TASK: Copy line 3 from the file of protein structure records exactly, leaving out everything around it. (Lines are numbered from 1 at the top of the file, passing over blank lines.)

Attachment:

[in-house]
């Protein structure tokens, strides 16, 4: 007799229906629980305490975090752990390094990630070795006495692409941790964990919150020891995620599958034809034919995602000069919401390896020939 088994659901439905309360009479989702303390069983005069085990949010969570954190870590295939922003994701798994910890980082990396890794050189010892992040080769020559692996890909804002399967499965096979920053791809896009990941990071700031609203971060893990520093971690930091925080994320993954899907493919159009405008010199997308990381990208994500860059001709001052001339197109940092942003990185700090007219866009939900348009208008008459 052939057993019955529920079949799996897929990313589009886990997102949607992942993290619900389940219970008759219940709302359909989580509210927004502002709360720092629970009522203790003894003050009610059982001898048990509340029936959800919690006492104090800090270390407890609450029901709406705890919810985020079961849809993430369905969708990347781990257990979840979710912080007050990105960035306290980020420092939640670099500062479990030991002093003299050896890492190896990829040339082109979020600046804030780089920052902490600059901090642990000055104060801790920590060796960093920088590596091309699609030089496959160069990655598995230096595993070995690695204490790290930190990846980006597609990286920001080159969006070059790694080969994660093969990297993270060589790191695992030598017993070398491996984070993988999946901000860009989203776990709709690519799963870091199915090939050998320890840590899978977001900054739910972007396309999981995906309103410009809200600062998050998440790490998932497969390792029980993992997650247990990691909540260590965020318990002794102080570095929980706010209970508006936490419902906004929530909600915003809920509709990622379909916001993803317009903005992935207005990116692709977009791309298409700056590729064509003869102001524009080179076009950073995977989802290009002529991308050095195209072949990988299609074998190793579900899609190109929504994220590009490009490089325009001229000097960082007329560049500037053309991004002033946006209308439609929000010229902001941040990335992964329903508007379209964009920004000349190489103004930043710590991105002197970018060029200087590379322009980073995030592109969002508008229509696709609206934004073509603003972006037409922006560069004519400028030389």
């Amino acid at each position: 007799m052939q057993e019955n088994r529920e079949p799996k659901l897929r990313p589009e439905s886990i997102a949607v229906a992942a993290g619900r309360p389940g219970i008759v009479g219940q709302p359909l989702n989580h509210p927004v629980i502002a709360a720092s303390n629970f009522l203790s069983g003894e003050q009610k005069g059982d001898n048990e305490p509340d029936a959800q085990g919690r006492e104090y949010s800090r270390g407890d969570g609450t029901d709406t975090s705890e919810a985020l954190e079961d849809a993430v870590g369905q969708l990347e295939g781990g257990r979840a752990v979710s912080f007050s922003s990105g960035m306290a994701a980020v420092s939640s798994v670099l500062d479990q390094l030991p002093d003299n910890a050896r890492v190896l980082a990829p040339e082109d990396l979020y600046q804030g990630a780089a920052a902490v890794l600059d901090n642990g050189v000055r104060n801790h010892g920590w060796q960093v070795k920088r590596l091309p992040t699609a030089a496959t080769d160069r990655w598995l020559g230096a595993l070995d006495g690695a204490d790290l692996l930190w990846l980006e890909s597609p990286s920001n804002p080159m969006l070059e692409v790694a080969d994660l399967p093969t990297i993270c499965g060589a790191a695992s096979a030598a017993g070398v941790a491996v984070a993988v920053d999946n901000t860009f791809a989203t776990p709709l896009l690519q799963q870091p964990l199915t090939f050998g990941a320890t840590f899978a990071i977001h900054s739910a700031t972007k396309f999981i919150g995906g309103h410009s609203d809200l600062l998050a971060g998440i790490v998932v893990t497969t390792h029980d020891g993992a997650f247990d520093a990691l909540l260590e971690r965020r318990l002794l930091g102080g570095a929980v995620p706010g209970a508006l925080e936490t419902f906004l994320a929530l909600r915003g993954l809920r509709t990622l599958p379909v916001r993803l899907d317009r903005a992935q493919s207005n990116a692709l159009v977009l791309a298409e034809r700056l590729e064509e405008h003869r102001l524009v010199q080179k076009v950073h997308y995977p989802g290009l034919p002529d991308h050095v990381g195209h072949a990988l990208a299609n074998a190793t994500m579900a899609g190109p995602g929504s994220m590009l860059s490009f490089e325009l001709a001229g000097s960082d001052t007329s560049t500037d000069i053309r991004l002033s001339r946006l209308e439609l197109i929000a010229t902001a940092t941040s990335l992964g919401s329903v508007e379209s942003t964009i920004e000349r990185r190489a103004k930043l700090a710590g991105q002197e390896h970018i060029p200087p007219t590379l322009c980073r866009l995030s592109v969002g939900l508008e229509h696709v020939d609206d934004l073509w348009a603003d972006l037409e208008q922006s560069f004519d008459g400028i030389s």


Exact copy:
């Amino acid at each position: 007799m052939q057993e019955n088994r529920e079949p799996k659901l897929r990313p589009e439905s886990i997102a949607v229906a992942a993290g619900r309360p389940g219970i008759v009479g219940q709302p359909l989702n989580h509210p927004v629980i502002a709360a720092s303390n629970f009522l203790s069983g003894e003050q009610k005069g059982d001898n048990e305490p509340d029936a959800q085990g919690r006492e104090y949010s800090r270390g407890d969570g609450t029901d709406t975090s705890e919810a985020l954190e079961d849809a993430v870590g369905q969708l990347e295939g781990g257990r979840a752990v979710s912080f007050s922003s990105g960035m306290a994701a980020v420092s939640s798994v670099l500062d479990q390094l030991p002093d003299n910890a050896r890492v190896l980082a990829p040339e082109d990396l979020y600046q804030g990630a780089a920052a902490v890794l600059d901090n642990g050189v000055r104060n801790h010892g920590w060796q960093v070795k920088r590596l091309p992040t699609a030089a496959t080769d160069r990655w598995l020559g230096a595993l070995d006495g690695a204490d790290l692996l930190w990846l980006e890909s597609p990286s920001n804002p080159m969006l070059e692409v790694a080969d994660l399967p093969t990297i993270c499965g060589a790191a695992s096979a030598a017993g070398v941790a491996v984070a993988v920053d999946n901000t860009f791809a989203t776990p709709l896009l690519q799963q870091p964990l199915t090939f050998g990941a320890t840590f899978a990071i977001h900054s739910a700031t972007k396309f999981i919150g995906g309103h410009s609203d809200l600062l998050a971060g998440i790490v998932v893990t497969t390792h029980d020891g993992a997650f247990d520093a990691l909540l260590e971690r965020r318990l002794l930091g102080g570095a929980v995620p706010g209970a508006l925080e936490t419902f906004l994320a929530l909600r915003g993954l809920r509709t990622l599958p379909v916001r993803l899907d317009r903005a992935q493919s207005n990116a692709l159009v977009l791309a298409e034809r700056l590729e064509e405008h003869r102001l524009v010199q080179k076009v950073h997308y995977p989802g290009l034919p002529d991308h050095v990381g195209h072949a990988l990208a299609n074998a190793t994500m579900a899609g190109p995602g929504s994220m590009l860059s490009f490089e325009l001709a001229g000097s960082d001052t007329s560049t500037d000069i053309r991004l002033s001339r946006l209308e439609l197109i929000a010229t902001a940092t941040s990335l992964g919401s329903v508007e379209s942003t964009i920004e000349r990185r190489a103004k930043l700090a710590g991105q002197e390896h970018i060029p200087p007219t590379l322009c980073r866009l995030s592109v969002g939900l508008e229509h696709v020939d609206d934004l073509w348009a603003d972006l037409e208008q922006s560069f004519d008459g400028i030389s």